The continuing scandals and abuses by the Trudeau-Singh government present a grave problem. It will not be enough to vote the rascals out of government at the next opportunity—assuming there will still eventually be an opportunity. It also seems necessary to exact some greater punishment, for some protection against similar actions by future governments, and to restore public trust. The people must not be in fear of the government.
Yet any possible action looks just about as risky to democracy. If leaders face prosecution on leaving office, this becomes an incentive to refuse to leave office.
Appointing Tamara Lich and other leaders of the Freedom convoy to Lieutenant-Governorships and the Senate might help. It would at least make a statement. Putting up statues of Tamara Lich and of the aboriginal woman trampled by police horses during the February protests might also have symbolic value.
But here’s another, more substantive, idea.
NATO looks on the verge of admitting Finland and Sweden. At its recent summit, it also invited delegations from Japan, South Korea, Australia and New Zealand. If all these countries joined, NATO would come close to being an alliance of all the stable liberal democracies. This could be exceptionally useful, for purposes other than mutual defense; for purposes of protecting and preserving liberal democracy everywhere. There is much the United Nations cannot be trusted to do, in terms of human rights, because the bad actors are themselves full members.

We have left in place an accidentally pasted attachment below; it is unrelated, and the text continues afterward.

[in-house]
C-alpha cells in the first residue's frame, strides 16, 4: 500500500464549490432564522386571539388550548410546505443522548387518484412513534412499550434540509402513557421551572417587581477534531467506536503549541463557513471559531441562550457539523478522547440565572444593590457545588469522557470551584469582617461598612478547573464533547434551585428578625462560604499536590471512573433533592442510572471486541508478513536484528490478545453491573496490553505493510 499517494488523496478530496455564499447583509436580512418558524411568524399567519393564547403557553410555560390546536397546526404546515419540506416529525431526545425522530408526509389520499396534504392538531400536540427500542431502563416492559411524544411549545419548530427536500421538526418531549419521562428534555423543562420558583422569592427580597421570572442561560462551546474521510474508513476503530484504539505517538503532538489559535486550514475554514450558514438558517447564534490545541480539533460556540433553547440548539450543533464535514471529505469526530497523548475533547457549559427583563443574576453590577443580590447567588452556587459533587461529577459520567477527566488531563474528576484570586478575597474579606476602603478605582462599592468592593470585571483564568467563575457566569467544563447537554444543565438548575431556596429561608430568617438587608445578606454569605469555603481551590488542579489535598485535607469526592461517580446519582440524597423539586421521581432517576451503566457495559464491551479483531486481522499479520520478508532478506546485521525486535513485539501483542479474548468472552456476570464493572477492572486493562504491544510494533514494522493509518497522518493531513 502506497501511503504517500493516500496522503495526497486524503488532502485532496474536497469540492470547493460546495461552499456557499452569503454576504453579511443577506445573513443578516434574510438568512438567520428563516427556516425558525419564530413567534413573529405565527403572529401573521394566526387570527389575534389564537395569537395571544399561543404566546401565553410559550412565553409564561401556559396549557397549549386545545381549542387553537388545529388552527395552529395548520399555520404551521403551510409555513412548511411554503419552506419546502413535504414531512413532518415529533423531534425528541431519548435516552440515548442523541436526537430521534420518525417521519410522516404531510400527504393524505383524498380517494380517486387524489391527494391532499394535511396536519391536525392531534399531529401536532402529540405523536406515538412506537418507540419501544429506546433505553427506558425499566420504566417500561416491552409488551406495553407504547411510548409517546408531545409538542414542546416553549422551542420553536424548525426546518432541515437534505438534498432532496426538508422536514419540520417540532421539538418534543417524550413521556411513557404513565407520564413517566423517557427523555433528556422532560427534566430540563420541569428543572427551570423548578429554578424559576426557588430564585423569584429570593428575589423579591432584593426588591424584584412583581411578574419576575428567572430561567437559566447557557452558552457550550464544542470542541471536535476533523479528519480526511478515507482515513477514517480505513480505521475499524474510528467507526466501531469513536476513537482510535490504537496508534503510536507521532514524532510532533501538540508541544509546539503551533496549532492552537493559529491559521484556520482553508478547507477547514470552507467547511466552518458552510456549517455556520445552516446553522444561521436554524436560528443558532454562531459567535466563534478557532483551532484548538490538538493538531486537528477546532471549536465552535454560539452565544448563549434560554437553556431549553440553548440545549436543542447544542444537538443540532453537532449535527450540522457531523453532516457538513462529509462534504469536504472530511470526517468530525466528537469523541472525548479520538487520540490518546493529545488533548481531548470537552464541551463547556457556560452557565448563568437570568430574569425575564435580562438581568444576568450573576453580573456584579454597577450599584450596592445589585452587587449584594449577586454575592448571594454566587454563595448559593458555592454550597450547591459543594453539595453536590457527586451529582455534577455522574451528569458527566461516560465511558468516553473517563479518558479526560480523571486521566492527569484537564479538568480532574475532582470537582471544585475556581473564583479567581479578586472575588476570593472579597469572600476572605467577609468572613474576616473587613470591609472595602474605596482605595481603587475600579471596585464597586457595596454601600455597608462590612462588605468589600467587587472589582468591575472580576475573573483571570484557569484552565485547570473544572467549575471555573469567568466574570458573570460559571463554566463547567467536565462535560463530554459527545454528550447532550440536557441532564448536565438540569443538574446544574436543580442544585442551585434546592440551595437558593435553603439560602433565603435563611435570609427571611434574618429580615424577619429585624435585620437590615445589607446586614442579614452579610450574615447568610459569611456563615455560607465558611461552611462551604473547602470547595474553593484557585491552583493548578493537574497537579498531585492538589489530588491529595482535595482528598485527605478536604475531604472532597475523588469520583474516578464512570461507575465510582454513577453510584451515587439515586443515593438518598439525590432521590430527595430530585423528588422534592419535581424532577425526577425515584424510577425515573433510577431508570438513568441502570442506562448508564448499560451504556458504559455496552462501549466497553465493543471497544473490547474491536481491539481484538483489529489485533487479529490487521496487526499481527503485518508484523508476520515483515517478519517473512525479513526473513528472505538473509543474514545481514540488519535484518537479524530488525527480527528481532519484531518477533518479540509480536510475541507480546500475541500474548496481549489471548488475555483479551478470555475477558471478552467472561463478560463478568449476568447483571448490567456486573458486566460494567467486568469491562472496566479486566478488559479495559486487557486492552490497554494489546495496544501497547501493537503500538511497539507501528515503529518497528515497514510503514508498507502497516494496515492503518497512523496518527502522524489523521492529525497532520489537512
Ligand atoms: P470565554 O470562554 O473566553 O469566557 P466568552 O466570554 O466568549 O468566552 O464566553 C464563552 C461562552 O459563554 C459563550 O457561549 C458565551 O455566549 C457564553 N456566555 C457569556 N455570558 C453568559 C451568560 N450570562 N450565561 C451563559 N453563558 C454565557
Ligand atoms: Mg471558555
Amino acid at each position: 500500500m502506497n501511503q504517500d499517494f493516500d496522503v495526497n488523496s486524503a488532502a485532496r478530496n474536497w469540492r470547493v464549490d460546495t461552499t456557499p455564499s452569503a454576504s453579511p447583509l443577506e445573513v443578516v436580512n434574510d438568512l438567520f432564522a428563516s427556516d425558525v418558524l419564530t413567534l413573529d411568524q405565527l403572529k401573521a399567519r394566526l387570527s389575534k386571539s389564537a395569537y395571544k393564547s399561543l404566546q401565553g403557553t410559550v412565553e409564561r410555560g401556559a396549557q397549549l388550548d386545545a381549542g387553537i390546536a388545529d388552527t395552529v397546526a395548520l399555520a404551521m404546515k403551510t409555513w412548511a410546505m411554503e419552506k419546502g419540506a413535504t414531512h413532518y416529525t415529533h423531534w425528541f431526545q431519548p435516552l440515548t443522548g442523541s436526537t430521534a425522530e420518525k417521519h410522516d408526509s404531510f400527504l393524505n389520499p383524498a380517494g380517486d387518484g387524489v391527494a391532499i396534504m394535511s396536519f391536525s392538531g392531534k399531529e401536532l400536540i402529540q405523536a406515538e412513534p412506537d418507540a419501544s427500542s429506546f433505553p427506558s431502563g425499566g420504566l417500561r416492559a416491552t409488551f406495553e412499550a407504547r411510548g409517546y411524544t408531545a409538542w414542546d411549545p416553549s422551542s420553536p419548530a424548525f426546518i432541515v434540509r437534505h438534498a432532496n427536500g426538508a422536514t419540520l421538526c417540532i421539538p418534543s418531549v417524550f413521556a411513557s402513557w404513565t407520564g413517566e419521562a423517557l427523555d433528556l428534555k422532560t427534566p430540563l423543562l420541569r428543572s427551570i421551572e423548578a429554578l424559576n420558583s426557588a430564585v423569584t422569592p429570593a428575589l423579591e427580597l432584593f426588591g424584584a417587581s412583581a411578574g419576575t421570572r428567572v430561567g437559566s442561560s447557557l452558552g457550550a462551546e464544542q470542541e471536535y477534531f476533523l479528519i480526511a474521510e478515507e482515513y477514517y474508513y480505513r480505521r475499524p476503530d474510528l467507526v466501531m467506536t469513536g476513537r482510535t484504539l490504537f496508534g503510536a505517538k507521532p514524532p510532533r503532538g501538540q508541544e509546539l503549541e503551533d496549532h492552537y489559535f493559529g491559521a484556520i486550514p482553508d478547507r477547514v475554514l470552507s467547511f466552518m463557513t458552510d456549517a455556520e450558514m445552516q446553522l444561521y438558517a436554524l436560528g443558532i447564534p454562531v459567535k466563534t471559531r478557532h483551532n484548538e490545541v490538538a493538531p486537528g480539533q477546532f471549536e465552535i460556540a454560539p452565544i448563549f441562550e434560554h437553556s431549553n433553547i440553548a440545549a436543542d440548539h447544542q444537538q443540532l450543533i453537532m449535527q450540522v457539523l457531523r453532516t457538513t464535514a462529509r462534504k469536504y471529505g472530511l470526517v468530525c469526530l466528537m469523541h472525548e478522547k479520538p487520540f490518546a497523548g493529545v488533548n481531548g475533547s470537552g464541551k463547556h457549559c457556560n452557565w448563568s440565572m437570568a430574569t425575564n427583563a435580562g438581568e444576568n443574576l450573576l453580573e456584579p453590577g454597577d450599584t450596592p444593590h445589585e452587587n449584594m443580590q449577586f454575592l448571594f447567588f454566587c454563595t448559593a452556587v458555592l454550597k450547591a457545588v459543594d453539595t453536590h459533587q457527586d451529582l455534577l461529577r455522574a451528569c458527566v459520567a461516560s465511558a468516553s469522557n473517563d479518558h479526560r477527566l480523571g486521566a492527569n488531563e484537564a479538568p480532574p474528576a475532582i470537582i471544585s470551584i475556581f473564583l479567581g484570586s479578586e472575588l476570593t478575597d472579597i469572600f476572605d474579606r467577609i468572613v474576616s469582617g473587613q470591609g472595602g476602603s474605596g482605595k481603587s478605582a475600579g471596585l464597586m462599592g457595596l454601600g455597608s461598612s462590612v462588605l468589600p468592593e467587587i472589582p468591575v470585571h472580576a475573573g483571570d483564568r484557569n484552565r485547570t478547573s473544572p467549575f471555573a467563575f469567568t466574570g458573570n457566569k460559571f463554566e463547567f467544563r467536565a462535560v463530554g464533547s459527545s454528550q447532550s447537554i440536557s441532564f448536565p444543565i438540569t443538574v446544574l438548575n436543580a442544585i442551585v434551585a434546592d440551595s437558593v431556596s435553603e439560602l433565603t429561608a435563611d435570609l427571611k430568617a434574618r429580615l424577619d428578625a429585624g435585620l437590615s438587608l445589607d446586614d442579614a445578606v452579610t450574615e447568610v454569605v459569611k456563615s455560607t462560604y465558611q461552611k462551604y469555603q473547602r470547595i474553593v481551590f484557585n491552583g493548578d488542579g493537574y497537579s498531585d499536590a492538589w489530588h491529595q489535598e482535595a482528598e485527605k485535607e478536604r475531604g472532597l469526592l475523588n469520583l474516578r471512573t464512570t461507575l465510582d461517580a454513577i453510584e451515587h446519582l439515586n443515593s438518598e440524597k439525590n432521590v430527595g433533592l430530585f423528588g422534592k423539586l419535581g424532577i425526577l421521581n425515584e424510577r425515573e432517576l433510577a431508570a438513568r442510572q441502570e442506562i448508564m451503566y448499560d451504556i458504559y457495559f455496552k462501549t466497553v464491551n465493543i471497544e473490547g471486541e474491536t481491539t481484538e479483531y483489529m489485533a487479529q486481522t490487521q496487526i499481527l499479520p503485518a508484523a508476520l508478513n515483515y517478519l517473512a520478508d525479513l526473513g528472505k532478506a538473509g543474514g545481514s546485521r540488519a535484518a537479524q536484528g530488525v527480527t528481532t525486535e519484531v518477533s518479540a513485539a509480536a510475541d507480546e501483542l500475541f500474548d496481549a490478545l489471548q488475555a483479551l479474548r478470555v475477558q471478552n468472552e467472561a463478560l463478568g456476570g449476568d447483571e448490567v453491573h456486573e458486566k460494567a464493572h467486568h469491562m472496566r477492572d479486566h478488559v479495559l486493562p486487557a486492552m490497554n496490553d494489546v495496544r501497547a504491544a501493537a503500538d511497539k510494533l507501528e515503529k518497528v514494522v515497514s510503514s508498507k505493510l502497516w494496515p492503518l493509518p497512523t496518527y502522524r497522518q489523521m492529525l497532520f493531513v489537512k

NATO could also be appealed to a neutral outside party, in Cases like Canada’s, to prosecute violations of human rights or democratic principles by government bodies within member countries. Should any internal group try to seize or subvert the democratic government, or the democratic process, the alliance could combine against it just as they would an external threat.
This should be an important incentive for governments to join: so long as they are honest, it protects their regime and e3nsures they are not shot in their beds.
Perhaps it would be too intrusive to allow soldiers from Fort Drum to cross the border now; but a subsequent government could refer prosecution of a previous government to NATO as a neutral body, so that it would not be, and would not appear to be, a political show trial; and so that those leaving office could have some expectation of fair treatment. Indeed, the current government might, in all honour, pass prosecution of Tamara Lich and the other convoy leaders, and the investigation of the invocation of the Emergency Act, to such an outside tribunal as well. We could constitute a jury of peers: elected representatives from twelve sister democracies.
The same mechanism could be available to the USA to justly sort out January 6th and Trump’s possible guilt; and the legality of the 2020 federal election. It would no longer be partisan.
The US might well resist, always sensitive to losing any sovereignty to untrustworthy foreigners. Even so, a formal condemnation by a NATO panel might still be of great moral force.